Texas Governor Greg Abbott on Tuesday extended social distancing guidelines to April 30 because of the coronavirus pandemic, but he decided not to issue a statewide stay-at-home order despite a plea from members of the state’s medical community.
“The Texas health care community is becoming increasingly concerned as Texas case counts continue to climb and frontline supplies continue to wane,” according to a letter signed by top officials at the Texas Hospital Association and Texas Nurses Association, which together represent 414,500 health-care professionals.
“The time has come for Texas to issue a statewide stay-at-home order. We urge you to implement this strict measure to prevent widespread illness in Texas.”
Among other things, Abbott’s order allows trips to the grocery store and medical appointments, as well as hunting and engaging in physical activities, “so long as the necessary precautions are maintained to reduce the transmission of Covid-19 and to minimize in-person contact with people who are not in the same household,” according to a news release from Abbott’s office. The order includes an exemption to attend religious services conducted in churches, congregations, and houses of worship.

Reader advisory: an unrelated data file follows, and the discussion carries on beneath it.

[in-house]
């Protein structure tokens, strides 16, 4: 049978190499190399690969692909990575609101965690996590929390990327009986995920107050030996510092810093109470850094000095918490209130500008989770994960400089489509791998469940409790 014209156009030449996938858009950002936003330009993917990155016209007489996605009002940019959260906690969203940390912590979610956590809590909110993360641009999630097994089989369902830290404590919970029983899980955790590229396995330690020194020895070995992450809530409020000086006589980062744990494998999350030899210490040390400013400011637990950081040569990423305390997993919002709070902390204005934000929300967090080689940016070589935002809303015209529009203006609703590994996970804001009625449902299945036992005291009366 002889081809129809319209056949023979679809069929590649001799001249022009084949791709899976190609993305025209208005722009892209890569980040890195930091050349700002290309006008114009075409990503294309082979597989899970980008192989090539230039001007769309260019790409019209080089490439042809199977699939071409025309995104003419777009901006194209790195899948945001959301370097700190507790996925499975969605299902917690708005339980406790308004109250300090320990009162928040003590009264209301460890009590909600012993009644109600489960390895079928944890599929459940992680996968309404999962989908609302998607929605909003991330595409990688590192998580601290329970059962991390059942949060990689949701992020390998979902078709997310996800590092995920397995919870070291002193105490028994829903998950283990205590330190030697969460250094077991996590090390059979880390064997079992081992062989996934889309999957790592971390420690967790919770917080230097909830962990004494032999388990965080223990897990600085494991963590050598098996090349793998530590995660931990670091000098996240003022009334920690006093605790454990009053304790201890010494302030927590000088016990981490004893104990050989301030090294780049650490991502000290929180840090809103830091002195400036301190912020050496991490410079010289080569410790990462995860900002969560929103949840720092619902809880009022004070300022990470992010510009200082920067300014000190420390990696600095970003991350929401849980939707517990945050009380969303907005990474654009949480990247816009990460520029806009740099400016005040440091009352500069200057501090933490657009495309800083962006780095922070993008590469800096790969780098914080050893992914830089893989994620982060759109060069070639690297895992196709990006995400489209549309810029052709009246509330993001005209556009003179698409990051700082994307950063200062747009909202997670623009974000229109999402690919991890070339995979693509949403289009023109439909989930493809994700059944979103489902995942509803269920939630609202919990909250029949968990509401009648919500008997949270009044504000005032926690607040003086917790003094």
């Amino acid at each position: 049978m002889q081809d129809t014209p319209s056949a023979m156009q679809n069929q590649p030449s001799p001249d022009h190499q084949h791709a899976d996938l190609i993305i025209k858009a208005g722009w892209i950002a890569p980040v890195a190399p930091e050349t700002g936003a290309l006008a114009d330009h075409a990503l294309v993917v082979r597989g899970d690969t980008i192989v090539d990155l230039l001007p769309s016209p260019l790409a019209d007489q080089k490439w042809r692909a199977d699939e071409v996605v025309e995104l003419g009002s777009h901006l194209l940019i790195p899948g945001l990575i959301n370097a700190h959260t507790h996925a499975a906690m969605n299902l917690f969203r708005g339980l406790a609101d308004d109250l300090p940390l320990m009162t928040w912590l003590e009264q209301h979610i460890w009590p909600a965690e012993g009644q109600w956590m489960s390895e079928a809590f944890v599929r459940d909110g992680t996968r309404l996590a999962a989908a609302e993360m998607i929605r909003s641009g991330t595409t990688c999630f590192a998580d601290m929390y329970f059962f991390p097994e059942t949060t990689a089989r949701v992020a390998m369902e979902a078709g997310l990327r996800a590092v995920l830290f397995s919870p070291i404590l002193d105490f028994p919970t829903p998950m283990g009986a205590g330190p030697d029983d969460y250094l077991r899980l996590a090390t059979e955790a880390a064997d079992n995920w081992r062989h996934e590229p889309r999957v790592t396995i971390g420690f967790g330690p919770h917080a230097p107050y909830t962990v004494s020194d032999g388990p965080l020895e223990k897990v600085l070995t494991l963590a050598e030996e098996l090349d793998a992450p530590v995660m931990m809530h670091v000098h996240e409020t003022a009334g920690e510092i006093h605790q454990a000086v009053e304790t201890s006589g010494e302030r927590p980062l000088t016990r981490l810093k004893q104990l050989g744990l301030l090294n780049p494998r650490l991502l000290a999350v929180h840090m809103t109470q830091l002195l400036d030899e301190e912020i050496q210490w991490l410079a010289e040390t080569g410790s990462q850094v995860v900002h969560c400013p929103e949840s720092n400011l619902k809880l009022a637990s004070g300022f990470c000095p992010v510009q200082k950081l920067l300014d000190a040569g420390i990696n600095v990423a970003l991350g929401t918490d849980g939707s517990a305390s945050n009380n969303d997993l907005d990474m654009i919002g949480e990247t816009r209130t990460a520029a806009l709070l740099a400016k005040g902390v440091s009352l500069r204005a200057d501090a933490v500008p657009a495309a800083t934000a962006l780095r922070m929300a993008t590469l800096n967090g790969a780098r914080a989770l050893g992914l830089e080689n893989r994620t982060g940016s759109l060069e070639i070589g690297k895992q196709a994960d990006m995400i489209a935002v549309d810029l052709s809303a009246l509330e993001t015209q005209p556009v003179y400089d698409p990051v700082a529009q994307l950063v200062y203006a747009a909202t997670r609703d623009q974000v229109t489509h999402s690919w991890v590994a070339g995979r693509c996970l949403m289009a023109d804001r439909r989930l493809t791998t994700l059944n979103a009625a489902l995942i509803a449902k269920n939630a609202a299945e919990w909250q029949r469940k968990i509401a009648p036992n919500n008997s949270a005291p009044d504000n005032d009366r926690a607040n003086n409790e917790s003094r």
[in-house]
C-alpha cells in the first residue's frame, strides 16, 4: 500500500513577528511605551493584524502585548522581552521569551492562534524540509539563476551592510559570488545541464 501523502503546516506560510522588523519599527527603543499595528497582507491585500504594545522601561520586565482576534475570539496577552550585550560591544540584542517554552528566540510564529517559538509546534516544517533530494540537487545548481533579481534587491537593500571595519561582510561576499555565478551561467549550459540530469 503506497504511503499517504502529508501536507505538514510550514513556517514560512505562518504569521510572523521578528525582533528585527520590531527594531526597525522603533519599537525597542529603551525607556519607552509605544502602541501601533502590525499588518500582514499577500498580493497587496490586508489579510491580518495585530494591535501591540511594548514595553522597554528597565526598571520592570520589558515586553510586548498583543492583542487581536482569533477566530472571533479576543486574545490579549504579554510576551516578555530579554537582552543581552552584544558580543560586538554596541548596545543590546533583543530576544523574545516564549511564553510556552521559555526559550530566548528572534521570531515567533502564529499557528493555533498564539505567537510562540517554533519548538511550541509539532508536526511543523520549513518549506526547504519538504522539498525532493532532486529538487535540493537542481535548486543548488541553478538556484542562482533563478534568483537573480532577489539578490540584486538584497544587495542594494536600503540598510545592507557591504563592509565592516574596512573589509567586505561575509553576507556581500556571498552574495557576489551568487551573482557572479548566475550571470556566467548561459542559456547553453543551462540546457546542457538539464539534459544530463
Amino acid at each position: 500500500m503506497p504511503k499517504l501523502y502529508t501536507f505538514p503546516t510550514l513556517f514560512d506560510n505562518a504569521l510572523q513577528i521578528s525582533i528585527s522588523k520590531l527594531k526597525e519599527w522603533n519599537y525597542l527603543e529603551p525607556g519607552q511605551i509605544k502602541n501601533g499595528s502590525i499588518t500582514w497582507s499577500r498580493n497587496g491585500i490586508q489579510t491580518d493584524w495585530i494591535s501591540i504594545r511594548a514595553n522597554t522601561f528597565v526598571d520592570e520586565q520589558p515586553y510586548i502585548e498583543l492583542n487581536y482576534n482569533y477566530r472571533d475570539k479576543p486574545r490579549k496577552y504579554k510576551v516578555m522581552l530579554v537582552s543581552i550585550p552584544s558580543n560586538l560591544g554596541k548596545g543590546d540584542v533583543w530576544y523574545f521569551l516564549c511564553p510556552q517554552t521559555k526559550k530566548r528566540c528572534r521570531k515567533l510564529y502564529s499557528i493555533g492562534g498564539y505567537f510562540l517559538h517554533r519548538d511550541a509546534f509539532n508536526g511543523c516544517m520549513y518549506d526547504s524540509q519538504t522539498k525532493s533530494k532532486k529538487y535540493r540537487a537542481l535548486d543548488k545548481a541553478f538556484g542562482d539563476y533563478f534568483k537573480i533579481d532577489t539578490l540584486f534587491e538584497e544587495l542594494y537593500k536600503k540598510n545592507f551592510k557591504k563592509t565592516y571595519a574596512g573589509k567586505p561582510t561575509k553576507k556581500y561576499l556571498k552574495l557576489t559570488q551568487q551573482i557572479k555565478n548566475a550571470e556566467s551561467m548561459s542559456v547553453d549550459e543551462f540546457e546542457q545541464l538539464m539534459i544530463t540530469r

Abbott (R) said the order also defines 17 “essential critical infrastructure sectors,” including water and wastewater, energy, and food and agriculture. School classrooms will stay closed until May 4, he said at a news conference in Austin.
Meanwhile, Texas health authorities Tuesday afternoon reported an additional 389 cases of the virus, bringing the state’s total to 3,266. The state also reported three additional deaths from Covid-19—the disease caused by the virus. The new cases increased the state’s total coronavirus deaths to 41, according to Bloomberg data.
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